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Bibliophiles who visit Delhi are spoiled for choices while looking for a bookshop they can visit. One bookshop though, that many have visited, and come to like, is the Full Circle bookshop, that till now had its main store in Khan Market, and has now been moved to the Meher Chand Market near the India Habitat Centre. While writing about the move, that came after many years, the store’s owner, Priyanka Malhotra, narrates how the shift became inevitable since a new rent agreement could not be reached with the property owners. One assumes that the current rent was simply not affordable, considering how the lockdown during much of March and April 2020 caused severe disruptions to businesses.
However, the bookstore business was already precariously placed given some of the business practices and customer habits that affected it. In her article, Priyanka writes about how books have almost become commodities, with customers searching for places where they will obtain the highest discount on its price. Online platforms, in the absence of regulation, offer deep discounts on books (besides other items), at levels that defy all logical explanations, given the way the book distribution and retail system in India works.
Let me explain. In India, books pass from publisher to distributor to retailer. Each one gives the book to the next at a discounted price – the difference allows them to pay their bills, pay their employees, and then earn something for themselves. Most books retail at Rs. 299, on an average. Children’s books cost lesser, trade and reference books a bit more. For the business to work, the discounts offered to the next-in-chain alone doesn’t help pay the bills, volumes need to move. That means, the more books sell, the better the financial sustainability of all concerned.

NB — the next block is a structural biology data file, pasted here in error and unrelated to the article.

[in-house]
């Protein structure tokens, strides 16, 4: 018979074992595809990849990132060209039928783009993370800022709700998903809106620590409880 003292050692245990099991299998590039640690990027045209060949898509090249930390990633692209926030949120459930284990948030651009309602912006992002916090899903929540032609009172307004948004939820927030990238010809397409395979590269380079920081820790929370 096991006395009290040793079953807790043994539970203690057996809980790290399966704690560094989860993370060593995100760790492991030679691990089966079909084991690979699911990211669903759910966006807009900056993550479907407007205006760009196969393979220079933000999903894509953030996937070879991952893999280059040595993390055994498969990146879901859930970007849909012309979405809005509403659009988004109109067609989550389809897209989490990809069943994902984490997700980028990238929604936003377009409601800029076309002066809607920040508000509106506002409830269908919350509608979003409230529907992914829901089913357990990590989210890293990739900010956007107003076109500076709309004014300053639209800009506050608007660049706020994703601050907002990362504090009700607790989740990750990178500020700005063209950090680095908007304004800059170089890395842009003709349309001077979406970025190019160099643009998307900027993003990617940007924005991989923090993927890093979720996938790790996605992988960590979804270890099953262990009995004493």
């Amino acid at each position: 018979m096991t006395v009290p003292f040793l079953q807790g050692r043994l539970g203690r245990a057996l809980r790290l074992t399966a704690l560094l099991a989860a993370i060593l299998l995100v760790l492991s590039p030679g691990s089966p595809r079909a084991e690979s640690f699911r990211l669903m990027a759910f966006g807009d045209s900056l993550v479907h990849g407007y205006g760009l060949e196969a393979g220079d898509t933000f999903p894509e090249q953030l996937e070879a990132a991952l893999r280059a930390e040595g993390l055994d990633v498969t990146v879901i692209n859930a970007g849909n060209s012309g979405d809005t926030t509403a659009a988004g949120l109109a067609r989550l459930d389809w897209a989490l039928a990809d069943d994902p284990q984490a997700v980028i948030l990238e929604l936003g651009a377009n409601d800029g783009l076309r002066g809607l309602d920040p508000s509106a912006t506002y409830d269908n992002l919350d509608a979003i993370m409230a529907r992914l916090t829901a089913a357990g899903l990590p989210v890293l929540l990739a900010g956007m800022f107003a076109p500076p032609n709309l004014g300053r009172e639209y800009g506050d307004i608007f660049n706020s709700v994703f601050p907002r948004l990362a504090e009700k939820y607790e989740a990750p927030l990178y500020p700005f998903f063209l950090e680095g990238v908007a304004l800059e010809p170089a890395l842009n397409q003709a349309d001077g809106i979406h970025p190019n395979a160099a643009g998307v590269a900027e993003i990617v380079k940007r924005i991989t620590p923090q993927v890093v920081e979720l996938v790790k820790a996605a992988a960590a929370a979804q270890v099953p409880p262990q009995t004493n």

For booksellers, considering the average price of a book, the discount they get doesn’t add up to much. For the bookseller to afford rent, the cost of transporting books from the distributor, utilities, salaries, and then keep something for herself (considering that bookselling is her full time job, and she probably has a family to look after), therefore, she will have to sell many many books at that price. Besides, a sold book also pays just not for itself, but for the unsold books lying on the shelf. It is entirely on the margins made from the book sales that booksellers have to maintain their stocks and stay updated. For many booksellers, their bookstore is their only source of income and any shortfalls have to be managed by begging (the distributor for credit, for example) or borrowing. There is no relief fund they can dip into.
Which is why there is much consternation among booksellers on the discounts offered by online stores. Consider this situation. The Anarchy, a book by William Dalrymple, published by Bloomsbury, has an MRP of Rs. 799/-. It sells on a popular online store (this snapshot as on 20th May 2020) at a 40% discount.
This implies one of two things: a)the publisher or distributor is offering the online store a huge discount and/or b)the online store is bearing losses with the objective of acquiring customers. The first points to an uneven playing field, the second to cross-subsidization of business verticals. My bet is on the latter.